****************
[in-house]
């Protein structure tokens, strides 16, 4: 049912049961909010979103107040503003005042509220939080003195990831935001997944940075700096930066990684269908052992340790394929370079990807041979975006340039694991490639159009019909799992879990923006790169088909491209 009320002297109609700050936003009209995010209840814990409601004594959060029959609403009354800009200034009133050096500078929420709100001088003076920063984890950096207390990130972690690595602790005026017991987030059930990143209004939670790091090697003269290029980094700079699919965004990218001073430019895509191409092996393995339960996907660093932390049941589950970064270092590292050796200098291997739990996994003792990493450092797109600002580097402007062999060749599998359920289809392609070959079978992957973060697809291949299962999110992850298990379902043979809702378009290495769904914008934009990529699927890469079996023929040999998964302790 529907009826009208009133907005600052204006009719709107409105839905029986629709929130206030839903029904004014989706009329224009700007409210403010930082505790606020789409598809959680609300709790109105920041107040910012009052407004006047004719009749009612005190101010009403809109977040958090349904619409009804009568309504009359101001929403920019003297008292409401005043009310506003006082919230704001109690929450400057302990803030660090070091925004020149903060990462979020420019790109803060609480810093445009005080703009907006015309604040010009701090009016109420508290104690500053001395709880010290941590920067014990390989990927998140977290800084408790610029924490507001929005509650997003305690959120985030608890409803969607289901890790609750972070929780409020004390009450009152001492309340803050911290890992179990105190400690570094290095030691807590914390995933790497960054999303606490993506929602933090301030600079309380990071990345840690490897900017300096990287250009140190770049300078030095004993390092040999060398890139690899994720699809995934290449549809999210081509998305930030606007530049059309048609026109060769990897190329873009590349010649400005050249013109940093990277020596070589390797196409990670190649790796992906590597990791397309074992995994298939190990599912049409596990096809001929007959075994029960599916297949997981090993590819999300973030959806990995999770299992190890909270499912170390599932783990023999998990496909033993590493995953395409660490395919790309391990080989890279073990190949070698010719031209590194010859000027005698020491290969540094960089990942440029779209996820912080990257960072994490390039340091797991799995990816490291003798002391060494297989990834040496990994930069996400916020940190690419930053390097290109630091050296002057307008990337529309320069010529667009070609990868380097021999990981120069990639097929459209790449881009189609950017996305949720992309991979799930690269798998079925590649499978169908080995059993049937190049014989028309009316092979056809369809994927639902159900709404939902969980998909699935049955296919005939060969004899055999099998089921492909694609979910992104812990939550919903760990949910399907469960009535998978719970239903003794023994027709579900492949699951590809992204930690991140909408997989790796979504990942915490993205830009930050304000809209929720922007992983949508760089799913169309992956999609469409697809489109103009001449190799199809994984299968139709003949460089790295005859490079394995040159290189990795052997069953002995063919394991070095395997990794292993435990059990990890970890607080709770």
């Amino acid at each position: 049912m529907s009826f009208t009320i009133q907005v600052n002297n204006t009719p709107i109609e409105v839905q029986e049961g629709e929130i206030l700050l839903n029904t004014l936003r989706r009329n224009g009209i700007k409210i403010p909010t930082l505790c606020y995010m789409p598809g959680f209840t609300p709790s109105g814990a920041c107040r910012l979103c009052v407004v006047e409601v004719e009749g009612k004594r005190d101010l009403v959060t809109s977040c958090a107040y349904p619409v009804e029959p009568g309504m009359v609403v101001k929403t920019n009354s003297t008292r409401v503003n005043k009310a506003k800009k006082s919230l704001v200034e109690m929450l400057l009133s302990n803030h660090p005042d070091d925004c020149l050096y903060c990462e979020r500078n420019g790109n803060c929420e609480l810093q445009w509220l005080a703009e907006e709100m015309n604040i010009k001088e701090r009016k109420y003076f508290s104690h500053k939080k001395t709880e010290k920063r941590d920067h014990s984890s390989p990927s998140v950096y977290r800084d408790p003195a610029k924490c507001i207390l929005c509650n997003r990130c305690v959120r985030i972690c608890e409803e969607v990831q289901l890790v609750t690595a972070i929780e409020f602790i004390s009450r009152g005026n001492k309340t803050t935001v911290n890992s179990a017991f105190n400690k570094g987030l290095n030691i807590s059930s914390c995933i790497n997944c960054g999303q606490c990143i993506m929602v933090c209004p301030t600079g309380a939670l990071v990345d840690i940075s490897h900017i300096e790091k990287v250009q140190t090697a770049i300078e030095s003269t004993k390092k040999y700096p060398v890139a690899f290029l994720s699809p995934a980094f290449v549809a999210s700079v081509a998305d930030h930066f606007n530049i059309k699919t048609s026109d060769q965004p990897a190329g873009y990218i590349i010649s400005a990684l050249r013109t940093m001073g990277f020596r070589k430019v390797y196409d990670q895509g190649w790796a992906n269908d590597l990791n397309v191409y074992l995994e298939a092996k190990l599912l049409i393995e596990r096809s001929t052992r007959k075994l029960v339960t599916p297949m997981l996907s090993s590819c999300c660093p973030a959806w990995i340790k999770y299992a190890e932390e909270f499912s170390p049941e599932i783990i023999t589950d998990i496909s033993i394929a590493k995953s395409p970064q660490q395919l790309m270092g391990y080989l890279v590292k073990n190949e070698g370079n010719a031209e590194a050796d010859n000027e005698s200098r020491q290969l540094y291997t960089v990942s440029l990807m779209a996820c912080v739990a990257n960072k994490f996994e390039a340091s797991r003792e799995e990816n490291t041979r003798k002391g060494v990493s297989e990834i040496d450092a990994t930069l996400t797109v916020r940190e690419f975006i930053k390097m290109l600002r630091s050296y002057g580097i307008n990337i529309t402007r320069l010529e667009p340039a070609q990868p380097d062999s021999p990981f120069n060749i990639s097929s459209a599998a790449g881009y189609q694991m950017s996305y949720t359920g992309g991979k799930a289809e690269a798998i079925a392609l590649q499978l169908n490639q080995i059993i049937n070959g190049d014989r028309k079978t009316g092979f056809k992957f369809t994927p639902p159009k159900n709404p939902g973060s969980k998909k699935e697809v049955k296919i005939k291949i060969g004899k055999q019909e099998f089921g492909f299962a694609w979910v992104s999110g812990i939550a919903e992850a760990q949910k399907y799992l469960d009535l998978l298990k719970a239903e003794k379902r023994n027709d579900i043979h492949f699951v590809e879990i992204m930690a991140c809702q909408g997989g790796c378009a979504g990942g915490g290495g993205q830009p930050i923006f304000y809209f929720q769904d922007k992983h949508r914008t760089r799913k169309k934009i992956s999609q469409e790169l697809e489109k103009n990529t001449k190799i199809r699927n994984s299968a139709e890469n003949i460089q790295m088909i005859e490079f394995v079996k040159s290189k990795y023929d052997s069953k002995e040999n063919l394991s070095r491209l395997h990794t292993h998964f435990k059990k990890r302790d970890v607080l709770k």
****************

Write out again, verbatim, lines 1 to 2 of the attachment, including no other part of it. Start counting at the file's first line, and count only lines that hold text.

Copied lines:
[in-house]
């Protein structure tokens, strides 16, 4: 049912049961909010979103107040503003005042509220939080003195990831935001997944940075700096930066990684269908052992340790394929370079990807041979975006340039694991490639159009019909799992879990923006790169088909491209 009320002297109609700050936003009209995010209840814990409601004594959060029959609403009354800009200034009133050096500078929420709100001088003076920063984890950096207390990130972690690595602790005026017991987030059930990143209004939670790091090697003269290029980094700079699919965004990218001073430019895509191409092996393995339960996907660093932390049941589950970064270092590292050796200098291997739990996994003792990493450092797109600002580097402007062999060749599998359920289809392609070959079978992957973060697809291949299962999110992850298990379902043979809702378009290495769904914008934009990529699927890469079996023929040999998964302790 529907009826009208009133907005600052204006009719709107409105839905029986629709929130206030839903029904004014989706009329224009700007409210403010930082505790606020789409598809959680609300709790109105920041107040910012009052407004006047004719009749009612005190101010009403809109977040958090349904619409009804009568309504009359101001929403920019003297008292409401005043009310506003006082919230704001109690929450400057302990803030660090070091925004020149903060990462979020420019790109803060609480810093445009005080703009907006015309604040010009701090009016109420508290104690500053001395709880010290941590920067014990390989990927998140977290800084408790610029924490507001929005509650997003305690959120985030608890409803969607289901890790609750972070929780409020004390009450009152001492309340803050911290890992179990105190400690570094290095030691807590914390995933790497960054999303606490993506929602933090301030600079309380990071990345840690490897900017300096990287250009140190770049300078030095004993390092040999060398890139690899994720699809995934290449549809999210081509998305930030606007530049059309048609026109060769990897190329873009590349010649400005050249013109940093990277020596070589390797196409990670190649790796992906590597990791397309074992995994298939190990599912049409596990096809001929007959075994029960599916297949997981090993590819999300973030959806990995999770299992190890909270499912170390599932783990023999998990496909033993590493995953395409660490395919790309391990080989890279073990190949070698010719031209590194010859000027005698020491290969540094960089990942440029779209996820912080990257960072994490390039340091797991799995990816490291003798002391060494297989990834040496990994930069996400916020940190690419930053390097290109630091050296002057307008990337529309320069010529667009070609990868380097021999990981120069990639097929459209790449881009189609950017996305949720992309991979799930690269798998079925590649499978169908080995059993049937190049014989028309009316092979056809369809994927639902159900709404939902969980998909699935049955296919005939060969004899055999099998089921492909694609979910992104812990939550919903760990949910399907469960009535998978719970239903003794023994027709579900492949699951590809992204930690991140909408997989790796979504990942915490993205830009930050304000809209929720922007992983949508760089799913169309992956999609469409697809489109103009001449190799199809994984299968139709003949460089790295005859490079394995040159290189990795052997069953002995063919394991070095395997990794292993435990059990990890970890607080709770």